A clinical study or a clinical trial is generally medical research, which requires the participation of volunteers, either healthy or sick, to analyze, identify and develop new therapeutic interventions aimed at the prevention, diagnosis, and treatment of diseases. Such clinical trials help in determining which approach works better to reach the endpoint of the study (with the endpoint being for example patient survival, disease-free survival or others, depending on the study). In addition, they might also help in detecting and defining which molecular, biological and/or clinical parameters (biomarkers) might predict response or toxicity of the existing and novel treatments in clinical practice.
Trials can be divided into two categories.
1. Observational Studies (Prospective or Retrospective)
To describe the causes and consequences of diseases
To identify factors that affect disease progression
To assess the impact of diseases or conditions
2. Experimental Studies (Always Prospective):
To identify new diagnostic and therapeutic strategies
Clinical trials, although complex, include only patients who agree to the terms of the study and sign an informed consent declaration following a detailed session of explanations by the study medical referents. Once enrolled in a trial, patients receive additional clinical visits, along with the routine assessments performed for standard treatment. The team following the patients and routine assessments provides information on the next steps and possible side effects. The attention to the safety of patients enrolled in these studies begins right at their enrolment as in fact the bodies in charge of granting the authorization for the implementation of a clinical study (e.g. FDA) do not only intervene in approving the trial but also examine and approve every single step of the entire process.
In light of the principles of personalized medicine, it is therefore very important to correctly select the subjects to be evaluated. One limitation of these studies is the fact that they are usually conducted on a quite homogenous sample patient population, which does not always reflect the complexity of the general population eventually receiving the treatment (e.g. comorbidity, advanced age, additional treatments, performance status, etc.).
It means that patients selected in clinical trials rarely mirror the general population of patients who should benefit of the treatment ― if approved in clinical practice ― as in fact patients in clinical trials are oftentimes fitter and with no comorbidities (rare event especially in the elderly population) and this affects the outcome of the trial. Therefore, the results must always be confirmed in the real-world setting.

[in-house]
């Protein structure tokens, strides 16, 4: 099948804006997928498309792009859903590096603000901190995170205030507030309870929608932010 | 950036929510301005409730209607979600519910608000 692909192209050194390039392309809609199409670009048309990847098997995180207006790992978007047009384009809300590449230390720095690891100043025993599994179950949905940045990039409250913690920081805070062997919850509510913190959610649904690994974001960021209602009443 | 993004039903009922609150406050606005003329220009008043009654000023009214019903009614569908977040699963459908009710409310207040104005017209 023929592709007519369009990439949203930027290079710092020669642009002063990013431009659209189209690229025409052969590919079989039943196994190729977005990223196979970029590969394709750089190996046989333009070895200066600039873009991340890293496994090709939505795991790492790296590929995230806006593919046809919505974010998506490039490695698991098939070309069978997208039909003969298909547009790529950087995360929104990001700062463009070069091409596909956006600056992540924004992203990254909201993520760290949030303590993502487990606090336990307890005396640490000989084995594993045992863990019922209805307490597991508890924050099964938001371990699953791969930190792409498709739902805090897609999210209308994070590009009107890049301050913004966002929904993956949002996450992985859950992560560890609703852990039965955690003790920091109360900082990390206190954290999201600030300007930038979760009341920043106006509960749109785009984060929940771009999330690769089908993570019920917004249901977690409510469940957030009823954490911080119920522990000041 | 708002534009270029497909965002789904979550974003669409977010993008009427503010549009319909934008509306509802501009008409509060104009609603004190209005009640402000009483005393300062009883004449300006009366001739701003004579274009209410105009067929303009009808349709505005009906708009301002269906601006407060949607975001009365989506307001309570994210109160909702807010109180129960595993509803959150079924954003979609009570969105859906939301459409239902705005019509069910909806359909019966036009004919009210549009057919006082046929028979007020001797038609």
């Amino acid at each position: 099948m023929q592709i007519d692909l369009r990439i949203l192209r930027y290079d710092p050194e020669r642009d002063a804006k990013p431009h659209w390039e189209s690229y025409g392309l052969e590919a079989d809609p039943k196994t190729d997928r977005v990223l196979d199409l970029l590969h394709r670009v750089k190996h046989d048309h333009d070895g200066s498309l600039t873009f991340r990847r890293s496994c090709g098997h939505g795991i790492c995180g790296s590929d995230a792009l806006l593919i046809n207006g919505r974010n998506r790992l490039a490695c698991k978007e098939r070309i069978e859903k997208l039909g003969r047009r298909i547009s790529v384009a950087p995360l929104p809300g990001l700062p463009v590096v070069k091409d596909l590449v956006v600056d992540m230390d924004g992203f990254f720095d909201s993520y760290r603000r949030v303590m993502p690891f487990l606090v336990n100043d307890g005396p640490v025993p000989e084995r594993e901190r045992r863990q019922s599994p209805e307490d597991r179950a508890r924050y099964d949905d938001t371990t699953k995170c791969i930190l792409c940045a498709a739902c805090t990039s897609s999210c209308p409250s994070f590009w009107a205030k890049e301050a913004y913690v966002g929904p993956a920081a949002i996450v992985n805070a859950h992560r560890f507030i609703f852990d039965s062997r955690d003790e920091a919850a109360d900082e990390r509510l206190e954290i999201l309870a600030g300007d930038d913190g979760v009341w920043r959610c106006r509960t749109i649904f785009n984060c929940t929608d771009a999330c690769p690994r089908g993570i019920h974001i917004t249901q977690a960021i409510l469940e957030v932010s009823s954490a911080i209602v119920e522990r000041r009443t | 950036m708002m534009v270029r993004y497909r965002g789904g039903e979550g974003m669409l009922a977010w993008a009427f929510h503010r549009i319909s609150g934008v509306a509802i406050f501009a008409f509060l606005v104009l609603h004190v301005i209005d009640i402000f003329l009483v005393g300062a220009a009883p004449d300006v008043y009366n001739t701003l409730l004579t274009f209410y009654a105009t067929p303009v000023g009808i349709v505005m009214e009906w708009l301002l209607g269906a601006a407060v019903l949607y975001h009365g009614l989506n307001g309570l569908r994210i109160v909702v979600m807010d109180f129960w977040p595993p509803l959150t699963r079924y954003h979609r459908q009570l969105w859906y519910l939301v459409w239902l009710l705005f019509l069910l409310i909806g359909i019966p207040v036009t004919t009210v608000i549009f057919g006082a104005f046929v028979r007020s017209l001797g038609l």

Most clinical trials require approval by an Ethics Committee that hospitals and research centers have (Single Regional Committee) which evaluates the study and all related documents, like data collection, informed consent forms, and data privacy notes.
As per the European Regulation issued in 2014, the only exceptions are retrospective studies and studies that that do not involve active interventions on the subjects enrolled and are based only on the collection of clinical and biological data. In this case, the investigator informs the Ethics Committee which will acknowledge the issue.
It is also necessary that the process is carried out in compliance with the Declaration of Helsinki, the Oviedo Convention, the Guidelines of Good Clinical Practice (GCP), as well as with the national and international guidelines and recommendations.
A clinical study is therefore based on:
Freedom, it should be performed in the interest of patients who participate voluntarily and not because of commercial, academic, or career interests.
Disclosure of any conflict of interest.
Transparency, all research results must be public and accessible.
Approval by the Ethics Committee and approval of the participant who must be adequately informed before signing the consent.
Experimentation takes place in four phases:
PHASE 1: First evaluation of safety, toxicity and biological activity (phase Ib) of the drug or treatment plan to be tested. The endpoints of the study are the identification of the Maximum Tolerated Dose (MTD) and the Most Effective Biological Dose (MEBD). The population of the study is generally small and heterogeneous.
PHASE 2: Evaluation of disease response to the experimental treatment. Activity is the endpoint. The study population should be homogeneous and large. A control arm is not required.
PHASE 3: Evaluation of the efficacy of the experimental treatment versus the standard treatment (or control arm); Endpoint is efficacy that is superiority over the standard treatment for the disease. A large number of patients is generally involved in this phase, the population is very homogeneous and a standard-of-care control arm (best standard treatment available) is always necessary. Patients in the control arm can also receive either standard treatment or the so-called placebo (a preparation without any active ingredient) but this choice raises ethical and scientific concerns.
Patients are included into the intervention or control arm by special software (randomization).
PHASE 4: Evaluation of the drug that has been placed on the market with the aim of identifying any undesirable effects. The population must be heterogeneous and in real world.
Hence, well-conceived clinical trials represent the paramount groundwork for developing evidence-based medicine practice. Ideally, practice should be based on the best results obtained through the best designed clinical trials.
Here are some of the recent blogposts by Dr. Antonio Giordano: